I'm in year two of technical blogging and I've learned a lot. I have far far more views and comments than I thought I would at this point. At the beginning I was throwing my thoughts into the void and it felt good. Reading The Developer's Guide to Content Creation reminded me of those roots. It inspired me.
I love seeing people blog about their passions and thoughts especially when it's on a personal website. Personal websites are cool and weird and make the internet more enjoyable for me. If there's a link in your bio there's a high chance I'll click it.
So I'm very happy, on this quiet and unusually cold Sunday, that there are resources for those who are starting out on this journey!
The Best Beginner Introduction to Blogging
Without a doubt The Developer's Guide to Content Creation is the best resource for those looking to start writing content for developers. Before reading it, I had a shortlist of topics that I thought such a resource should cover and it nailed every one. Morillo's writing is clear and engaging. She tells us how to write content that is accessability in presentation but also in content. She reminds us how not to write as well:
- "Just follow these simple steps"
- "It’s easy to put together"
- "The answer is obvious"
I’ve realized that many writers of technical content use these words to make the subject matter seem less intimidating to the reader. They genuinely want to remove friction for their users, but they’re using language that makes the reader feel like the problem is with them.
Rich in Resources
The Developer's Guide to Content Creation also contains copious amounts of worksheets to inspire you, help you strategize, and put together a content calendar.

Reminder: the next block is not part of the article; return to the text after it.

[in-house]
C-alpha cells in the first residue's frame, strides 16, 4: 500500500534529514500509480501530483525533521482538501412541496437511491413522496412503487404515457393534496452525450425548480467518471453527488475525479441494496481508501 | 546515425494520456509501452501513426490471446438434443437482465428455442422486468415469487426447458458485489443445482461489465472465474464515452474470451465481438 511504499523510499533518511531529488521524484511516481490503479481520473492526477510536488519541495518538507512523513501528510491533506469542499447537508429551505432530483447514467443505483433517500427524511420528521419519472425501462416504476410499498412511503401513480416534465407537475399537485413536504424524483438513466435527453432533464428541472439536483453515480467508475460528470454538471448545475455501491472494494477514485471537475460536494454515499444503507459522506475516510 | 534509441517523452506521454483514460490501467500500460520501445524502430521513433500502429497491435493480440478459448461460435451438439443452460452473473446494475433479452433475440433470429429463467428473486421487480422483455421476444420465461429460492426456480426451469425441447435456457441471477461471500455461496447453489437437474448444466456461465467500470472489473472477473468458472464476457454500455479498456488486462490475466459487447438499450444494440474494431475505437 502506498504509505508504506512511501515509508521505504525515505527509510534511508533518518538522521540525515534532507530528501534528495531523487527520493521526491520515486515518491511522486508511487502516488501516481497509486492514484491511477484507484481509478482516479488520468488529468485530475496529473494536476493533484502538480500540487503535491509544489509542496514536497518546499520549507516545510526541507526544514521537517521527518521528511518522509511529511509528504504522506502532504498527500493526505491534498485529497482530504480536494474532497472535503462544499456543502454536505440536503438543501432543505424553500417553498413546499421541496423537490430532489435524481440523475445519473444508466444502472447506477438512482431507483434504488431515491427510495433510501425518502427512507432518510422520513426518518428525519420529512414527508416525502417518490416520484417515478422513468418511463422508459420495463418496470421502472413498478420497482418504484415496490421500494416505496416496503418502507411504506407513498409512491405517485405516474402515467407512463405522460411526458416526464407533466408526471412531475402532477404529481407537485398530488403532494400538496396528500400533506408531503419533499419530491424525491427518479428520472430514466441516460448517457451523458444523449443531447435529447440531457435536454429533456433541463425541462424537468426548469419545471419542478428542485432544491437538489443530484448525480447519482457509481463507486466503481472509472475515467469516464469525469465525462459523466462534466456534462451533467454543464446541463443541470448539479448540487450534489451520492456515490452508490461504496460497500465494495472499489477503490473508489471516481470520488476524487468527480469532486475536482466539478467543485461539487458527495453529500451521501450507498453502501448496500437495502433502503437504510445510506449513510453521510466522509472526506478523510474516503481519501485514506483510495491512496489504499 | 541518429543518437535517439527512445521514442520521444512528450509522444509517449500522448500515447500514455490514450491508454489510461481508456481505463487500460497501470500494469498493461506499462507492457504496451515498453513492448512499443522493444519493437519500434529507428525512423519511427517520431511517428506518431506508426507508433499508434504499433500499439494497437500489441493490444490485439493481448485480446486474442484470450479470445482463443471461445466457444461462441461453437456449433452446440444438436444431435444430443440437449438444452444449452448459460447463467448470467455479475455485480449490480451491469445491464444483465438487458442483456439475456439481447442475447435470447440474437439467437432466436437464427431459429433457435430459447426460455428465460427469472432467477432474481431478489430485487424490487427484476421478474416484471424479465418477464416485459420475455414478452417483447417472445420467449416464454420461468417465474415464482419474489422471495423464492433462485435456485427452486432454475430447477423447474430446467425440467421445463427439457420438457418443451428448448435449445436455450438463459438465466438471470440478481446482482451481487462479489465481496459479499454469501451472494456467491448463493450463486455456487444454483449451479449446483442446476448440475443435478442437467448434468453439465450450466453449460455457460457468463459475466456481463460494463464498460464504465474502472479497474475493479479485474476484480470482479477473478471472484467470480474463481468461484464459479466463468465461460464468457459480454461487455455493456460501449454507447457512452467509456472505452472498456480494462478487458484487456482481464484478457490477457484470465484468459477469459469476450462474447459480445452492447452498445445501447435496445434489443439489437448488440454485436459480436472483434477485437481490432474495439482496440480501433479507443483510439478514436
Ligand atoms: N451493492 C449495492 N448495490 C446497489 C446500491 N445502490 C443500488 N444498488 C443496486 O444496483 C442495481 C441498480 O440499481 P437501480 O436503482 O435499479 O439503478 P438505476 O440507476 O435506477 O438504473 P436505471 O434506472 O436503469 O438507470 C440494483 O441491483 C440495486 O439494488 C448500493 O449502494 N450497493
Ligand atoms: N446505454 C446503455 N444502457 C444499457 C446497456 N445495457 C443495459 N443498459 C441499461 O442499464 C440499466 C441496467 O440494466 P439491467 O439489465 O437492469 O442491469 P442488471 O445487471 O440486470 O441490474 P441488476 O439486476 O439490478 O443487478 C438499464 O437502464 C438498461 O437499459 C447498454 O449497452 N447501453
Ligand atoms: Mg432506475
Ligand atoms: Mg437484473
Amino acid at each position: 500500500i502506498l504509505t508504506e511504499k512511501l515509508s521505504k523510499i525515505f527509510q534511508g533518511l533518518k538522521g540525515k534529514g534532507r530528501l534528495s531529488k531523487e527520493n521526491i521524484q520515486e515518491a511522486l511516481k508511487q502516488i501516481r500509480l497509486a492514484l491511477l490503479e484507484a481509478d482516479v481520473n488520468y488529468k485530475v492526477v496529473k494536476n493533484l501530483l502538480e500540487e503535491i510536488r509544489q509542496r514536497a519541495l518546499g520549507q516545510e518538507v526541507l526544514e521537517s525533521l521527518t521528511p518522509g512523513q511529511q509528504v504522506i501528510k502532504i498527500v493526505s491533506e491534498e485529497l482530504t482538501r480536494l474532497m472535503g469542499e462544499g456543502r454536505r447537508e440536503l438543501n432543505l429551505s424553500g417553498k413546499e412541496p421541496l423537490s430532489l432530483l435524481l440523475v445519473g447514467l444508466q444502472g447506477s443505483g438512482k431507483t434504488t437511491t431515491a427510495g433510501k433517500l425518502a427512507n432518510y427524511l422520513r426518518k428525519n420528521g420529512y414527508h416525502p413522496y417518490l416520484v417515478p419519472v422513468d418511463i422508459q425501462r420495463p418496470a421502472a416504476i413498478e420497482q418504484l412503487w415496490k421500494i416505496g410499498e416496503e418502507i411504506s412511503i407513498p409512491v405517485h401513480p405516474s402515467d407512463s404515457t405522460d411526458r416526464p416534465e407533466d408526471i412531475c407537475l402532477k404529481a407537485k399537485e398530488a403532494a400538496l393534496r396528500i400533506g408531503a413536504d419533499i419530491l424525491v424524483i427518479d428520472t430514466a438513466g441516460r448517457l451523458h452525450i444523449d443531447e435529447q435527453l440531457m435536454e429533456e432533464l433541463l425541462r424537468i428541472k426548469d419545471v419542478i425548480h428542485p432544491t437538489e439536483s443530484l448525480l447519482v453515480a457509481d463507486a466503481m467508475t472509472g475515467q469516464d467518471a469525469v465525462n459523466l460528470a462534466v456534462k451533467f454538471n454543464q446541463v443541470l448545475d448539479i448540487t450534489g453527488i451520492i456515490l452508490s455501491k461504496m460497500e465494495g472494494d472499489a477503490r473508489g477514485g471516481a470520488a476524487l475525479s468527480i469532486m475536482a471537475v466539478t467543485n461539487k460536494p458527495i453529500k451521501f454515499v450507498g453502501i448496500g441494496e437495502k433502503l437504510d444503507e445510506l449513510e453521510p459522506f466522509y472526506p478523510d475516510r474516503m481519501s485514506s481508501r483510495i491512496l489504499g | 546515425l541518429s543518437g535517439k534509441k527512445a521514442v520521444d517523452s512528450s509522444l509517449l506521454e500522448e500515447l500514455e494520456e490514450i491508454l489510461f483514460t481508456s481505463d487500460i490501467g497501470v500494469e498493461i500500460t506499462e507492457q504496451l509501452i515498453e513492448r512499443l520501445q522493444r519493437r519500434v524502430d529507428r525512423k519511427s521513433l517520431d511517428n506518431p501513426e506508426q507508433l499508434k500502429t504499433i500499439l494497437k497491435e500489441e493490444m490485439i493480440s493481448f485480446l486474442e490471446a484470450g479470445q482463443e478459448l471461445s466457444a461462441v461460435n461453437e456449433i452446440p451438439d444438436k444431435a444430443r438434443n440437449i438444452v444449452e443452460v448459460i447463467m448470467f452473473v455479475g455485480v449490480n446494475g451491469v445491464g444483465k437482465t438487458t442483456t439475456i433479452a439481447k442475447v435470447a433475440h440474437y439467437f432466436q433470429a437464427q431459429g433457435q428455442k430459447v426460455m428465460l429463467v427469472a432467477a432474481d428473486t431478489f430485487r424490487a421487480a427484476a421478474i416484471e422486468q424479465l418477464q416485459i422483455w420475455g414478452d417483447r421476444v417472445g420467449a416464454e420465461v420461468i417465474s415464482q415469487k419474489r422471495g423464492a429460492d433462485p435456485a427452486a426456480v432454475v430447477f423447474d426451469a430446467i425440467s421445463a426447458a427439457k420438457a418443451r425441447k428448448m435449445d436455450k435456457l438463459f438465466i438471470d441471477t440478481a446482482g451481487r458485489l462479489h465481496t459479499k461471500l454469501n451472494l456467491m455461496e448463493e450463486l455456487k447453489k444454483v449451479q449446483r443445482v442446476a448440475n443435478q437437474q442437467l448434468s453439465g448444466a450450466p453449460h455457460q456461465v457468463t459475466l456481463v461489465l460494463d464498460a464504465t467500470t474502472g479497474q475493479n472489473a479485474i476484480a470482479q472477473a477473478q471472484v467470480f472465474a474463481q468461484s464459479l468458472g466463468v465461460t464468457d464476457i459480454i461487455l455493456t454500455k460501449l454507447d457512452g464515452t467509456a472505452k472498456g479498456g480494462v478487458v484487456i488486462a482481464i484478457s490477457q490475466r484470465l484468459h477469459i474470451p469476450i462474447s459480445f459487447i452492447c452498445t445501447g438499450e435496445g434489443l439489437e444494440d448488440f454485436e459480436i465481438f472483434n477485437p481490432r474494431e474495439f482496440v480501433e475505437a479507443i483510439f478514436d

There are resources linked throughout the book that compliment each section. There's also an example of how to insert resources into an article in a more descriptive manner. To mirror one of Morillo's examples, take GitHub's trending page.
- "GitHub has a list of trending repositories. Check it out here."
- "Search through GitHub's list of trending repositories ."
For a reader, the second version flows better.
Morillo recommends comprehensive resources like DigitalOcean's Technical Writing Guidelines as well as tools that take seconds to set up and run on your writing.
AlexJS is an open-source tool that will help you "spot insensitive, inconsiderate writing."
Hemingway App is an online editor that helps you simplify your writing. It highlights confusing sections, areas that are too long, and more.
To add my own, reading other technical blogs can be a good resource and I'd recommend Hacker Noon's shortlist for Personal Developer Blog of the Year to get started. Drew DeVault posts great content and will occasionally pay out $20 to people starting a technical blog on an open platform (i.e. not Medium). Google have also released a free course on technical writing although I believe it's aimed more towards those writing technical documentation.
The Shape of a Post
Morillo talks a lot about how technical blogs are consumed and how they appear to users.
Before you start writing, you need to understand how people read online. People don’t read every word and every sentence; they scan. They’re scanning for the most relevant information and things that pop out at them will command their attention.
Thinking about the shape of a post can help during the editing stage. It's a way to cut through complexity and grab readers who would have otherwise failed to skim read blocks of text and given up. It also helps those who come to your post only looking for that one line of code that will unblock them.
We're reminded that people scan for "keywords, section headings, bullets, anchor text (when hyperlinked), words that are bolded or italicized for emphasis".
The Developer's Guide to Content Creation covers topics that were getting dusty in the back of my mind as well as delivering a nuggets of wisdom. Even as I write this post, I'm considering Morillo's advice. It's for this reason that I would recommend this book to anyone writing content for developers no matter their experience. It has changed the way I will approach writing for my personal blog as well as for my company's blog.
Following this book, Morillo is currently writing The Developer's Guide to Book Publishing — I'm looking forward to it!